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|Born||April 3, 1946|
|Died||June 27, 2011 (aged 65)|
|Residence||Brighton, Monroe County, New York|
|Alma mater||George Washington University|
Stuart Appelle (April 3, 1946 – June 27, 2011) was a professor and writer, with an interest in topics dealing with anomalous perception, including hypnotic experience, and reports of unidentified flying objects and alien abduction.
Born in 1946, Stuart Appelle began his graduate work in experimental psychology at the Pennsylvania State University. He received his Ph.D. from George Washington University in 1972. In addition to teaching at SUNY Brockport, he has held teaching or research positions at George Washington University, Mount Vernon College, and the University of Rochester School of Medicine and Dentistry (Department of Pediatrics).
Appelle had worked as Dean of the School of Letters and Sciences at SUNY Brockport. at SUNY Brockport. A former chairman of the Department of Psychology, he had also served as interim Dean of the School of Letters and Sciences, Associate Dean of the School of Letters and Sciences, and as the director of Brockport's graduate program in Liberal Studies. He used to be a professor of psychology at Brockport.
Professor Appelle's research focused on visual and tactual perception, and in particular on object orientation. He introduced the concept of the oblique effect, a construct that is routinely presented in perception textbooks, and broadly cited in the research literature. He is author of more than 40 articles and book chapters, more than 80 entries in the reference text Engineering Data Compendium: Human Perception and Performance, and has presented papers at more than 20 professional meetings.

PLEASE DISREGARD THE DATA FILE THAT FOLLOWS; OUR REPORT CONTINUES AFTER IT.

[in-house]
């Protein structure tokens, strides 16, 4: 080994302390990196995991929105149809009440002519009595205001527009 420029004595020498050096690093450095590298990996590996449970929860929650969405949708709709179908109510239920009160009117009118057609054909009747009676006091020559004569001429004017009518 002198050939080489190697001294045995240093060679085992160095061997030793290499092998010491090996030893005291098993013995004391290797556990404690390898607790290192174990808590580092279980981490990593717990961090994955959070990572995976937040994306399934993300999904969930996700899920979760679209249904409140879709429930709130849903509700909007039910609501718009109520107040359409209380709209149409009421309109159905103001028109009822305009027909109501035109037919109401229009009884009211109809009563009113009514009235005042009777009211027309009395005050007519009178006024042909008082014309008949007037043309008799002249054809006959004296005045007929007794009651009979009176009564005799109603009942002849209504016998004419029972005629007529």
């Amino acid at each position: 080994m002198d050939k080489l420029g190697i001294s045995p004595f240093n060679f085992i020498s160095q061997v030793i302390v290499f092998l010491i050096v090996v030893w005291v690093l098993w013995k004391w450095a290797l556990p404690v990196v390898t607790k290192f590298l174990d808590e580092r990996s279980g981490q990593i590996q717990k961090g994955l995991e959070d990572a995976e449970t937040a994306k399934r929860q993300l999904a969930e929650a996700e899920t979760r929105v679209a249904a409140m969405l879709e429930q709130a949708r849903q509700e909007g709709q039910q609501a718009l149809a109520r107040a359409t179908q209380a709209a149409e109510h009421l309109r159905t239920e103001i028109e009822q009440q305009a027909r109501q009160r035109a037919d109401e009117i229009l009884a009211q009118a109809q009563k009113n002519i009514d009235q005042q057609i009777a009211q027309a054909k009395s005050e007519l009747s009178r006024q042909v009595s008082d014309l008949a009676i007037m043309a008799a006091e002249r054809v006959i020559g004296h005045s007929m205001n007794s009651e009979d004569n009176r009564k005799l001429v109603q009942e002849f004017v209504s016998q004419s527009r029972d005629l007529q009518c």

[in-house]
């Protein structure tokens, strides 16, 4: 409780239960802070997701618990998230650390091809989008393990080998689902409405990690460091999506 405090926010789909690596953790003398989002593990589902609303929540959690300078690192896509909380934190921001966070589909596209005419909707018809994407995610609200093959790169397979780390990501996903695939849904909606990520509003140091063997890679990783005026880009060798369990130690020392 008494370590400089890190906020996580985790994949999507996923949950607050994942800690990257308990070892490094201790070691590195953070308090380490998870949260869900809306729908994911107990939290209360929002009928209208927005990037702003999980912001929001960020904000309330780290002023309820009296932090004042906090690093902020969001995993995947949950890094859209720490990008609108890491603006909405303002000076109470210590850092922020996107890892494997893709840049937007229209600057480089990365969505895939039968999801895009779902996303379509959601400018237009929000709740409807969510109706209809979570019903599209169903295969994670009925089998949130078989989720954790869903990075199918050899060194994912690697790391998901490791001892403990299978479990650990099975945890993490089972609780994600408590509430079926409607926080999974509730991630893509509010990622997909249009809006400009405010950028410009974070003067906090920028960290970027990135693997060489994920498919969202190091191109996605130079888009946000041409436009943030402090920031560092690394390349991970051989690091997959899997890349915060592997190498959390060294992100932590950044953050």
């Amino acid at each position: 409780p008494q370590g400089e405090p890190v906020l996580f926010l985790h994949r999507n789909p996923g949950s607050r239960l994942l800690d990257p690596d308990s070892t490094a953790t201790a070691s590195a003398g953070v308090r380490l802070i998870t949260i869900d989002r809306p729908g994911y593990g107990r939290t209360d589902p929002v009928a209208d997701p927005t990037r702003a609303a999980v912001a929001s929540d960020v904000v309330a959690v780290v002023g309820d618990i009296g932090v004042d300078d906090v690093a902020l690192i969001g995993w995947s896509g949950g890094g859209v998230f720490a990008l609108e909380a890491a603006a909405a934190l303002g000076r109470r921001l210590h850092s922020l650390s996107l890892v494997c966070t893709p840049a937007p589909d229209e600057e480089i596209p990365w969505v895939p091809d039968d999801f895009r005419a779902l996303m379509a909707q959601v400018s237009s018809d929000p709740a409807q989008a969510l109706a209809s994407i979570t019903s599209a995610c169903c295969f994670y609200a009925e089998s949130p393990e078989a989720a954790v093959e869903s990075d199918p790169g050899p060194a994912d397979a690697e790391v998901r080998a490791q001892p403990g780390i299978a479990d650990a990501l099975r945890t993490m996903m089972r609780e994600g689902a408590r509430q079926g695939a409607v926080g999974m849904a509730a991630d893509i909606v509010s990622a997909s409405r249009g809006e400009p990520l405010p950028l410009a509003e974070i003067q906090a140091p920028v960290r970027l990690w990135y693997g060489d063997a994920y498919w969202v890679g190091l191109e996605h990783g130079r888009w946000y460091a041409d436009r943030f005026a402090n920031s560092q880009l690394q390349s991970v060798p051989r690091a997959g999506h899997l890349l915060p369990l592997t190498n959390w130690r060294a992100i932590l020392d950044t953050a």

In addition to these administrative activities, Appelle was an active scholar whose research focuses on perception, and the nature of conscious experience. His work in these areas has been widely published, spanning theoretical problems in the senses, applied work related to blind and developmentally delayed populations, and topics of popular interest such as hypnosis and anomalous experience (e.g. accounts of unidentified flying objects and alien abductions). Dean Appelle was a member of nine professional organizations including the American Psychological Association, the American Psychological Society, Psychonomic Society, and the Society for Clinical and Experimental Hypnosis.
On June 27, 2011, Appelle died at the age of 65 
- Appelle S 1972 Perception and discrimination as function of stimulus orientation. Psychological Bulletin 78,266-278
- Westheimer, G. (2003). Meridional anisotropy in visual processing: implications for the neural site of the oblique effect. Vision Research, 43 (22), 2281-2289.
- Furmanski CS, Engel SA (2000) An oblique effect in human primary visual cortex Nature Neuroscience 3,535-536